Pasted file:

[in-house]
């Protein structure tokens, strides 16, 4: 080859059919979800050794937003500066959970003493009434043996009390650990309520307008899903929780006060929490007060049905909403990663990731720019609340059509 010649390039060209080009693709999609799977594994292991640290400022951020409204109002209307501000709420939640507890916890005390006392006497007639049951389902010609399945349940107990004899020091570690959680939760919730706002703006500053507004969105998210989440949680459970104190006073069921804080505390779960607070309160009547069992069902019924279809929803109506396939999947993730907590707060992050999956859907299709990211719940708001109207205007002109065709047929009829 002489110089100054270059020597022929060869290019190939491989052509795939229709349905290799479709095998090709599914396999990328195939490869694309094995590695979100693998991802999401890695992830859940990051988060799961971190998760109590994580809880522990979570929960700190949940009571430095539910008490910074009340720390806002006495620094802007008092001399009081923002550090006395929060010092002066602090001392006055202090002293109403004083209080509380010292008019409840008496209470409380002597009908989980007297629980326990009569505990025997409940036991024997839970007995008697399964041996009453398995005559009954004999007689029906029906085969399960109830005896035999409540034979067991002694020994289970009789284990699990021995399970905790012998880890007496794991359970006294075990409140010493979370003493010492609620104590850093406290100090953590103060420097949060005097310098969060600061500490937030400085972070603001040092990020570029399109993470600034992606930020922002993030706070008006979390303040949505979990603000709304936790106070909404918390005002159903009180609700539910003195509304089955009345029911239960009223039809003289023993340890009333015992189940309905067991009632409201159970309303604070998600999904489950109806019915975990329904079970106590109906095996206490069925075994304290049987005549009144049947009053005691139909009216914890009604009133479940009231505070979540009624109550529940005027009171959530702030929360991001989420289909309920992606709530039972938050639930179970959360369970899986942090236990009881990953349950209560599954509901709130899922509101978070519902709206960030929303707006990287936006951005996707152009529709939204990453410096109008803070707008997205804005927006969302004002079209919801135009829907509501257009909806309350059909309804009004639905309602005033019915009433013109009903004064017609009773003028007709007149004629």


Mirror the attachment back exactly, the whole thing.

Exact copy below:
[in-house]
């Protein structure tokens, strides 16, 4: 080859059919979800050794937003500066959970003493009434043996009390650990309520307008899903929780006060929490007060049905909403990663990731720019609340059509 010649390039060209080009693709999609799977594994292991640290400022951020409204109002209307501000709420939640507890916890005390006392006497007639049951389902010609399945349940107990004899020091570690959680939760919730706002703006500053507004969105998210989440949680459970104190006073069921804080505390779960607070309160009547069992069902019924279809929803109506396939999947993730907590707060992050999956859907299709990211719940708001109207205007002109065709047929009829 002489110089100054270059020597022929060869290019190939491989052509795939229709349905290799479709095998090709599914396999990328195939490869694309094995590695979100693998991802999401890695992830859940990051988060799961971190998760109590994580809880522990979570929960700190949940009571430095539910008490910074009340720390806002006495620094802007008092001399009081923002550090006395929060010092002066602090001392006055202090002293109403004083209080509380010292008019409840008496209470409380002597009908989980007297629980326990009569505990025997409940036991024997839970007995008697399964041996009453398995005559009954004999007689029906029906085969399960109830005896035999409540034979067991002694020994289970009789284990699990021995399970905790012998880890007496794991359970006294075990409140010493979370003493010492609620104590850093406290100090953590103060420097949060005097310098969060600061500490937030400085972070603001040092990020570029399109993470600034992606930020922002993030706070008006979390303040949505979990603000709304936790106070909404918390005002159903009180609700539910003195509304089955009345029911239960009223039809003289023993340890009333015992189940309905067991009632409201159970309303604070998600999904489950109806019915975990329904079970106590109906095996206490069925075994304290049987005549009144049947009053005691139909009216914890009604009133479940009231505070979540009624109550529940005027009171959530702030929360991001989420289909309920992606709530039972938050639930179970959360369970899986942090236990009881990953349950209560599954509901709130899922509101978070519902709206960030929303707006990287936006951005996707152009529709939204990453410096109008803070707008997205804005927006969302004002079209919801135009829907509501257009909806309350059909309804009004639905309602005033019915009433013109009903004064017609009773003028007709007149004629």